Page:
Daily capital journal. (Salem, Or.) 1903-1919, September 22, 1914, Page TWO, Image 2

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"Treaties Are Made in Ink
and Broken With Blood"
(By William O. Shepherd.) toners, "I said a comrade of the first
Antwerp, Sept. l.-( Kv courier to 1 - j if'"- " T7 . weie decent fellows
tend and mail to New York). The lit-1 They told me their cl fleers foole.l them,
tie Heleian soldier who . limbed into, They said the olficcrs gave them
our compartment ir the railioad ear .Jreuch money on the Ijerinau frontier
was dend tired. He trailed his rife be- then yelled:
hind him, threw himself into a seat and '" to r ranee!
fell sound asleep. j "They went on for three days and
An hour later he awoke to talkative-! "t Liege before they knew they
B(,9! were in llelgiuin instead of r ranee.
'Yes." he said, "1 was up all night " ' w ""'''n't want to iiuft ilolgians,'
with German prisoners There were j h,.v toM 'beeaiire we are from Al
only 16 of ns to handle m (iernmiis. face Lorraine ourselves.
"We had four boxeart, o we divided u see, added the logical little
up the prisoners amciig them, put half i K'lgian, ''it wasn t their fault, so we
carload at one end and the other half;"1'1" be "Rr.v it them."
carload at the other end of each earj "Why di.l you fight tho Germans f
then four of us stood trutl-d with!' slc.l government offieiul.
our rifles at the doorwnvs in Ilia nihi l
'We rode five hours that way and ,
re expected every minute that all those ;
Germans would jump on the four of us
ndiV V I. , . vi. i
it yoWB"eV"tfere ' ,"V7Su2h so.
dier. in Belgium to do all the work
and wo have to make out the best we
That's the little Hrluui wMier h1!
over. In the first place he is willing 7 r- , - , , '
to fight hen he ki.ows he must lose.j't the best we could. ' dimming, Ga.- I tell some suffer- ;
i It IiikI been a cool headed, logical ' ing woman every day of Lvdia E. Pink
"All I Can," tho Motto. (business with the Ilelginns from the ham's Vegetable Compound and what it j
"We have to make out the best we j start. Treaties are made with ink; theyjhas done for me. I could not eat cr '
can," ia his motto. !are broken with blood. And just ns Bet.Pi had a bad stomach and was in '
la tne second place n nus piemy or ,
AmmnH nanuA II., i.r)ltd ..unlv flllil
fmhts eoo y and
in Ins herrt, cans
IUIIIIUVU 1.1-lin.-. in- I i.iiir.
with no blind hatred in
nig him to waste any etroit.
"I really felt sorry for those pris-.tnin
Considerable minor luis'iness
"e " ..lull... u.:ii the citv correct and warrants were
night. On motion of ( 01111111111811 ( '11111- ordered dr:iwn. Several sewer refun 1
mings the council granted Mayor-,.aimg were reported on favornblv. The
Steevea and Chief of Police Shedeck : ij.,t coniinittee reported 011 a petition
power to employ extra police during f,ir an an- liKht ou Kairiimunt st-c't
the stato fair. : ,l0 flln,s Kerp tilp ,U()KP, for
In order that the fair grounds miulit tni, installing of are lights, and reeom
have adequate fire protection during 'mended that action on it be postpone.!,
fair week, a resolution authorizing r'ire ThP ri,,,01.t was adopted. Six sidewalks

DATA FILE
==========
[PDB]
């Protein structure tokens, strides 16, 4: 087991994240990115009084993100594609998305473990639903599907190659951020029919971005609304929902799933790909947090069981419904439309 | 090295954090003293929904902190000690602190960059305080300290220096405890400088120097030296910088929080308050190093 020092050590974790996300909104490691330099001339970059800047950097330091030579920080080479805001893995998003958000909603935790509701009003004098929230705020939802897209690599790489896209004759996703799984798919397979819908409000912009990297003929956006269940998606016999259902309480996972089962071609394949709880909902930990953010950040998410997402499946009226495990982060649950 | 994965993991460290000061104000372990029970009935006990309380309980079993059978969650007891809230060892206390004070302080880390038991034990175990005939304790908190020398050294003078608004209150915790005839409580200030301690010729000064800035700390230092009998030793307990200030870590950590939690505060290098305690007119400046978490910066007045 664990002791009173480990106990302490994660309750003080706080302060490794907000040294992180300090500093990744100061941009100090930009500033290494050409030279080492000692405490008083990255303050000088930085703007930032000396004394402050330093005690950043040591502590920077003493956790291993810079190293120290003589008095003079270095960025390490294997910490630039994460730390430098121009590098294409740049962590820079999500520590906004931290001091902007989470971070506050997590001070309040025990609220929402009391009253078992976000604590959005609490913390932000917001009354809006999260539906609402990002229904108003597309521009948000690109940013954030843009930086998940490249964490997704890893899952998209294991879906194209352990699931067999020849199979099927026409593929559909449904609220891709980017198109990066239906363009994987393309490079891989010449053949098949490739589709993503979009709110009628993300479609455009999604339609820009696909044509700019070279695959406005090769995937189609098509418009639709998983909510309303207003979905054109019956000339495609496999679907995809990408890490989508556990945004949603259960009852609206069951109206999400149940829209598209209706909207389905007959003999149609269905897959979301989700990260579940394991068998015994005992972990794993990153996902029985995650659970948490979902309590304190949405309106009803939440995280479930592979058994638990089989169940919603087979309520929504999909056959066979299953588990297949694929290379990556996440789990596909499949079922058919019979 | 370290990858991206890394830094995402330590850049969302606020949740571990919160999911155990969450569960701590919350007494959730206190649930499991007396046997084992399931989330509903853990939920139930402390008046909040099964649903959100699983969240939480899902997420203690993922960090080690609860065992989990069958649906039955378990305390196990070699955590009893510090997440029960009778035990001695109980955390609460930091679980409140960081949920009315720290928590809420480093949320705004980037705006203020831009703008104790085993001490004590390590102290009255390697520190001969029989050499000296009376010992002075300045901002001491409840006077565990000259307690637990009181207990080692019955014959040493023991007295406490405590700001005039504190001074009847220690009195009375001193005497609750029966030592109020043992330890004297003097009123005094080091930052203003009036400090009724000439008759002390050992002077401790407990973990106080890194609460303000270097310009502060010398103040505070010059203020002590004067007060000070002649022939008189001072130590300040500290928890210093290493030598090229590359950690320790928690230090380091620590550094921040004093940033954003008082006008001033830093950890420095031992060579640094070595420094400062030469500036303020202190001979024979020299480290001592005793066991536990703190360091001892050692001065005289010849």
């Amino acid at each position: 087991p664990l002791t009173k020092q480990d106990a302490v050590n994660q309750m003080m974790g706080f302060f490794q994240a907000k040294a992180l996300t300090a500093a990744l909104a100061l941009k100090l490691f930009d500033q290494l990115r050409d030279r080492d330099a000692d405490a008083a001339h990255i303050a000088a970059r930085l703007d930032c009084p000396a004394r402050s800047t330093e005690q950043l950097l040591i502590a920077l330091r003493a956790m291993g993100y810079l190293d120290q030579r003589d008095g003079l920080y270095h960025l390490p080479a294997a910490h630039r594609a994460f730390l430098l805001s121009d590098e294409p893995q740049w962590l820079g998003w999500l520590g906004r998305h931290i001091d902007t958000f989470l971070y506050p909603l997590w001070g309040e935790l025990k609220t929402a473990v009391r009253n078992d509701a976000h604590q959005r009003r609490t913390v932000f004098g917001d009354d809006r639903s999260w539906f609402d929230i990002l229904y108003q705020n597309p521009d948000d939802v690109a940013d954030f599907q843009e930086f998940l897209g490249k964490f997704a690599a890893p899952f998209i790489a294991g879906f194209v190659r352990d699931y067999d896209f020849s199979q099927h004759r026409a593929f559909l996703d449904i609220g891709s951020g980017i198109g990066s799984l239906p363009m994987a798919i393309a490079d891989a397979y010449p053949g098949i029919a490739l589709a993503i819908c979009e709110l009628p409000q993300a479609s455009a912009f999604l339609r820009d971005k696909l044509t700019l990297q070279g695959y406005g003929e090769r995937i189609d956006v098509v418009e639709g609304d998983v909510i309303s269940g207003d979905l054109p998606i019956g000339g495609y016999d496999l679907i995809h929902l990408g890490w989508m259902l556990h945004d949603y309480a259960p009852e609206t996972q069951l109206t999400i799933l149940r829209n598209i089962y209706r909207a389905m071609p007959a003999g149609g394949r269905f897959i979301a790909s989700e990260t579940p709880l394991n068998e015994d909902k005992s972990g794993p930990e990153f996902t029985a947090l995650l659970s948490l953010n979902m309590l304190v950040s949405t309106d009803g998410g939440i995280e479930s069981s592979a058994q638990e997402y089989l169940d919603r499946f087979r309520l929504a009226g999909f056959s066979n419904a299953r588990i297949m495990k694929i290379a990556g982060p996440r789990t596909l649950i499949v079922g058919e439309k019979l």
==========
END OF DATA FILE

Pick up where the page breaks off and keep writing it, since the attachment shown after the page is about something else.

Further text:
Chief Phillips to turn over to the secre- resolutions were, read and adopted
tary of tho state fair board the reserve Charles Farrel and E l Wright, htn
chemical wagon, nnd also the team of P1,ilovfi of the P. K. and K and '. a.
horses to operate the same, was passed, j Wanner, of the Salem Til" and V.t-
This chemical is to be under the direc
u. im
Councilman Minion reported on a
Committee that was appointed a year
ago to ooufer with the property owners
on the damnges that they would incur
in tho construction of the fill on North
front street for the Oregon Klectrle
Ballway track. At that time, he said,
the matter of the report was deferred
until the fill had been completed so the
people could estimate the .lnninge done
to them. IBst Wednesday he sni.l these
property holders met and elected
George C. Will as chairman and T. J.
Cheshire, secretary, lie stated the
property owners declare they are shut
in one si.le of the street n ml pnrtiiilly
shut in on the other and claim damages
from the citv in the following sums:
Thomas Clare .tl,.')00, Mrs. Kobertson
900, Mr, Oearhait 75n, H
A. Pfiel
750, George C. Will $l,2."0, Mrs. An-1
derson 11000, nnd T. .1. Cheshire $1000.
He moved a coniinittee of three be
appointed to meet these property hold-
er to try to adjust .damages without in-'
volvlngthe city in a lawsuit. This mo-
tion was amended so that the matter
was roferred to the street committee,
and passed. City Attorney !)ife ex
plained thnt in this regard the city had
a law suit recently over the Front street
fill, which suit was to prevent the fill
being mado, nnd that the ease was
thrown out of court, lie advised that
the city be not committed to anything
regarding damages as damages really
belong to the railway company. He
said he believed it was an attempt to
reopen tho lawsuit.
Plans and specifications for Inter.
al Bewem were referred 1 the sewer
committeo. Resolutions tor the im-
On the Steiwor farm, 11
miles south of Salem, 5 miles
north of Jefferson and 4
miles from Sidney on the Salem-Jackson
Sept. 25, '14
I will sell at public auction
to the highest and best bid-
. , ., ,
nor thn tn nwin.r . .kv..'. 1,.1
v. wv u.iu;m
27 head of dairy cattle, in
eluding 9 fresh COW 6
J 'f" ""I
BnvinoiTliy haib.ee. wicf ?
'"b" .".i..o pciou
Years Old. 4 VPflrlinfr heifprs
;t a
' o
yuw.ujUy, w juuug v.cwvi.0
nnrT n oAnnn. hull
100 A t
100 extra quality sheep
n V. i .
neaa oi snoais. ,
SaJe begins at 11 o'clock.
Just Doin Their D"1?'
'Because civilization can't exist
without treaties and it is a duty a n-i
tion owes to e.vilmitou to fight to the